Court case summary:
- Full case name: Dred Scott v. John F.A. Sandford
- Purpose of the case: To determine whether a slave, Dred Scott, could win his freedom because he lived with his master in states or territories where slavery was illegal
- Date of the decision: March 6, 1857
- Chief participants: Dred Scott; John F.A. Sanford; President-elect James Buchanan
- Results: Invalidation of portions of the Missouri Compromise of 1820; potential expansion of slavery into Western territories or even Northern states; expansion of the Republican Party; continuation of "Bleeding Kansas;" the American Civil War
In 1846, Dred Scott, a slave living in St. Louis, sued in a Missouri court for his and his family’s freedom. Eleven years later, the case reached the highest federal court in Dred Scott v. Sandford, where the U.S. Supreme Court rejected Scott’s claim to freedom by a vote of 7-2. While the verdict had a personal impact on Scott and his family, it also had legal, political, social, and economic ramifications that reverberated throughout the country in the years immediately preceding the Civil War.
The political context surrounding slavery in the years leading up to the Dred Scott decision was one of compromise and sectional tensions. With the opening of Western territories, there was heightened debate between the North and South over the issue of slavery. Attempts to resolve the political tension included several compromises and acts. The Missouri Compromise of 1820 allowed Missouri to enter the Union as a slave state, yet it restricted slavery above the 36°30' line and west of Missouri. The Missouri Compromise was later partially invalidated with the Kansas-Nebraska Act of 1854, and territorial legislatures gained the power to determine whether to enter the Union as slave or free through a process of “popular sovereignty,” or letting the people decide.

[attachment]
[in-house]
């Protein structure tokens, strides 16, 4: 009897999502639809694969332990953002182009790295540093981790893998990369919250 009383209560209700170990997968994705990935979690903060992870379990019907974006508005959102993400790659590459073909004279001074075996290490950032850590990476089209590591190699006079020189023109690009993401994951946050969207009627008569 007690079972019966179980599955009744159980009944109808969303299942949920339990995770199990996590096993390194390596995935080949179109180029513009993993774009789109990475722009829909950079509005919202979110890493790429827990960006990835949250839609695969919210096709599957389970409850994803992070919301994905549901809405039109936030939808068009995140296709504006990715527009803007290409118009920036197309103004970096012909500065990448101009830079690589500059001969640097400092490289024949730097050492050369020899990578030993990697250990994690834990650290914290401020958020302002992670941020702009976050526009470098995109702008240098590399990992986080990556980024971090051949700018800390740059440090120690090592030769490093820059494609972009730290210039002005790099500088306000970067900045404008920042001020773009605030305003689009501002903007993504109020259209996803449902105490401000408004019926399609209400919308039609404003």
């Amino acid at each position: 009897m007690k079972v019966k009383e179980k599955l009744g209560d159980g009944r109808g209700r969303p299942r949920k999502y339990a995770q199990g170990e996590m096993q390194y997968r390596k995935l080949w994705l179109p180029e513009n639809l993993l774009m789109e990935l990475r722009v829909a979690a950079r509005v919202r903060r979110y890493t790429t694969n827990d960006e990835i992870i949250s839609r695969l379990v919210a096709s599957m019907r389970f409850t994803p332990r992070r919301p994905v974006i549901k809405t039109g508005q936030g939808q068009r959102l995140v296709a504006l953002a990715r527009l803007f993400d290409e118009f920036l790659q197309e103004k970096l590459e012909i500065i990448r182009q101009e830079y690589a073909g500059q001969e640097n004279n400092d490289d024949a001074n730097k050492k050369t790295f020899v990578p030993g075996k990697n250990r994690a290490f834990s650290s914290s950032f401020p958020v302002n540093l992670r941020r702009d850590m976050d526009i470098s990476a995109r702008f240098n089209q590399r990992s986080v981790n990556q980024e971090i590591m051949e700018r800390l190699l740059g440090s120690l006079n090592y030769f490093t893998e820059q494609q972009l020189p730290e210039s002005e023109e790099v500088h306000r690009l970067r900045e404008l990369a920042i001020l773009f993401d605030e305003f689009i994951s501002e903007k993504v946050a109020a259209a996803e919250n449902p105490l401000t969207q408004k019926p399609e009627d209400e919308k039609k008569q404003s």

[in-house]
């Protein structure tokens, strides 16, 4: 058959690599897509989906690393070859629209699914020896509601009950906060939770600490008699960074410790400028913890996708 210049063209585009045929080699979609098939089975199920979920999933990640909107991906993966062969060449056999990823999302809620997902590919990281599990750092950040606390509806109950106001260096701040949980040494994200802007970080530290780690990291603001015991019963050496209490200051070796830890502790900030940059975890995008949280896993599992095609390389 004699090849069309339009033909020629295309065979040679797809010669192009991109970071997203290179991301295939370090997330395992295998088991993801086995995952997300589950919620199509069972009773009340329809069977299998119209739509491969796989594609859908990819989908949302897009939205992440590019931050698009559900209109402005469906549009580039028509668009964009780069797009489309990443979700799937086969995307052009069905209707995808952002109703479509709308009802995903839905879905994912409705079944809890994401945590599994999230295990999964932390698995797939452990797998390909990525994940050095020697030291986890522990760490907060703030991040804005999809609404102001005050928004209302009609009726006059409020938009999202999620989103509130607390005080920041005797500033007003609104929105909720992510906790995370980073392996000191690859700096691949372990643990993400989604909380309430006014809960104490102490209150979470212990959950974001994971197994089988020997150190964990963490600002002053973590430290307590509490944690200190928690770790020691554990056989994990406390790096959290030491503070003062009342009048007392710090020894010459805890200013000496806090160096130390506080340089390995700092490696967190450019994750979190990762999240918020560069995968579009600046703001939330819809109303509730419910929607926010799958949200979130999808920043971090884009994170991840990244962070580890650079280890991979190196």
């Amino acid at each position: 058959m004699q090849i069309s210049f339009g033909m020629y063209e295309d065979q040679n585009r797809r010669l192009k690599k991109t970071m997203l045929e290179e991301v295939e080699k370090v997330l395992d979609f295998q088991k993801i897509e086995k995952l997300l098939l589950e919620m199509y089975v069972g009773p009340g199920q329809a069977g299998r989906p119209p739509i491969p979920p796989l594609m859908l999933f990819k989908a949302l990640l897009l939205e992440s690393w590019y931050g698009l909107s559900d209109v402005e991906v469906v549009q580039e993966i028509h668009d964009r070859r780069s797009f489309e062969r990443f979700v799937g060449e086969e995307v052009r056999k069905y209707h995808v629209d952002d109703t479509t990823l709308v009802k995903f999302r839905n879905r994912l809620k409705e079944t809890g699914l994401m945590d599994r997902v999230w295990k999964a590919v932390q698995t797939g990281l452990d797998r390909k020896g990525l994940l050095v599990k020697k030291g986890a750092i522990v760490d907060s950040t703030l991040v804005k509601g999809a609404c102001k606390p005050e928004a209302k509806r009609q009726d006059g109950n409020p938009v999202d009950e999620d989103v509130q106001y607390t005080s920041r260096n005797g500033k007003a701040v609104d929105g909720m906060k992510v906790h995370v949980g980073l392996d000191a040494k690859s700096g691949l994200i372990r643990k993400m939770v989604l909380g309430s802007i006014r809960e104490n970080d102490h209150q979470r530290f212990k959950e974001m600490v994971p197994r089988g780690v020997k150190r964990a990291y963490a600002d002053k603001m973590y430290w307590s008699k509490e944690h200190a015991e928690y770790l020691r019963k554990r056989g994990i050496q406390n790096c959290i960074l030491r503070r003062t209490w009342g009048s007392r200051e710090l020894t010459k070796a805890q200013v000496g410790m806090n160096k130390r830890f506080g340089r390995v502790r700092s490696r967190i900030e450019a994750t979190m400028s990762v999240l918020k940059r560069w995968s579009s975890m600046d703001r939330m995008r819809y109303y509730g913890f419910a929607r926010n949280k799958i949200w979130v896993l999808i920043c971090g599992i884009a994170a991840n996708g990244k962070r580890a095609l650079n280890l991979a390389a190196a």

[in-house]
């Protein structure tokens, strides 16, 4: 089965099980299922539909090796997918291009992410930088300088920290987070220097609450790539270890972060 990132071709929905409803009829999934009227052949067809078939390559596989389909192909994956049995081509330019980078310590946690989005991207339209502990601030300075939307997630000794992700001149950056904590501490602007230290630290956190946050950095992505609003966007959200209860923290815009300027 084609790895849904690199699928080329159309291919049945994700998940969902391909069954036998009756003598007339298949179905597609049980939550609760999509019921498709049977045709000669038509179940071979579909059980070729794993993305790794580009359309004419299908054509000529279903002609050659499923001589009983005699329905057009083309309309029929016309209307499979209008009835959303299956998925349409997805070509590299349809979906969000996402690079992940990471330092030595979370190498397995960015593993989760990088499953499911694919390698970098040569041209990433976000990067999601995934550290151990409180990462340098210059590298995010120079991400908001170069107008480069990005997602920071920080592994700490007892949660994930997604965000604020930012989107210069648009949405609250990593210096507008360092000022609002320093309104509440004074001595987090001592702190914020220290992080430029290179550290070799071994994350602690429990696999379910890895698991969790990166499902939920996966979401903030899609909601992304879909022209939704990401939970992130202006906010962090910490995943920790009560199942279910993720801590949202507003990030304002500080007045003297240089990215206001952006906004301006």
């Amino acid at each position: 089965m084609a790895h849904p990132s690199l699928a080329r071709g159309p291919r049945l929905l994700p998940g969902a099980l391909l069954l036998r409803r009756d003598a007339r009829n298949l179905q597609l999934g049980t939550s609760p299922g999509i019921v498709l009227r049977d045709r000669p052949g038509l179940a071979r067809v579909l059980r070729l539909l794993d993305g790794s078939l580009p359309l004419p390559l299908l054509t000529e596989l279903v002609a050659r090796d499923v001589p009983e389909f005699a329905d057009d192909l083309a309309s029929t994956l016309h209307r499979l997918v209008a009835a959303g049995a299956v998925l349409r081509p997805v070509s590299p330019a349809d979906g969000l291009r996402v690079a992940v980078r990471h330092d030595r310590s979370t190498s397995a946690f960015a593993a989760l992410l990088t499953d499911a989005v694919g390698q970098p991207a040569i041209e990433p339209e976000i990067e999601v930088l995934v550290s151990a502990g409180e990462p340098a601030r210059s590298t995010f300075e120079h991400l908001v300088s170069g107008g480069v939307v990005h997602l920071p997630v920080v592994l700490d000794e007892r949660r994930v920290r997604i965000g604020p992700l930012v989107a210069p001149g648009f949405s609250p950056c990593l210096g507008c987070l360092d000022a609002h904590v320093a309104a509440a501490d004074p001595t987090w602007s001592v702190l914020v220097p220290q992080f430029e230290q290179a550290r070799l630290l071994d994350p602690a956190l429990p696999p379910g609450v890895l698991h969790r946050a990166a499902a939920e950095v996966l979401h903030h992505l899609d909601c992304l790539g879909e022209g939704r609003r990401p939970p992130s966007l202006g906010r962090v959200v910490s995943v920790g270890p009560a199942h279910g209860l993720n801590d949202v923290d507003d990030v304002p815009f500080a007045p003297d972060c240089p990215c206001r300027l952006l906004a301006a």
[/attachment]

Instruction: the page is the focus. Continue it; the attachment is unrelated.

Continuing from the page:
The Kansas-Nebraska Act set the backdrop for the Dred Scott decision. It contributed to the creation of the Republican Party, which was formed in the spring of 1854 explicitly to stop the spread of slavery, and it sparked the “Border War” between Kansas and Missouri, where people came to blows over whether Kansas should enter the Union as a free or slave state. By 1857, when Dred Scott made it to the Supreme Court, the Northern and Southern states already had a tenuous relationship.
In 1846, while living in St. Louis, Scott made his legal claim to freedom. For many years Scott was the slave of Dr. John Emerson, an army surgeon who had taken him to live on military bases in the free state of Illinois and in Wisconsin Territory, before ending up in Missouri. Even though Scott and his family were living in a slave state at the time of their petition for freedom, Scott argued that they were entitled to their freedom because of their prior residences in free states. Because Scott waited until 1846 to submit his case, he may not have had the education or support necessary to recognize the opportunity to sue for freedom until he moved to St. Louis. Once there, Scott reconnected with the son of his former master, Peter Blow, who provided him with the financial aid for his Missouri lawsuit and perhaps also encouraged him to sue for his freedom.
In naming the case Dred Scott v. Sandford, the court accidentally misspelled John F.A. Sanford's name.After a series of trials in Missouri, where Scott’s petition to freedom was granted, reversed, and finally rejected, Scott took his case to the U.S. Supreme Court. This appeal was more expensive than the Blows could afford, but Scott received additional help from a lawyer, Montgomery Blair, who agreed to take the case for free. Blair was not an abolitionist, but he supported the Republican Party and opposed the spread of slavery into the Western territories or Northern states.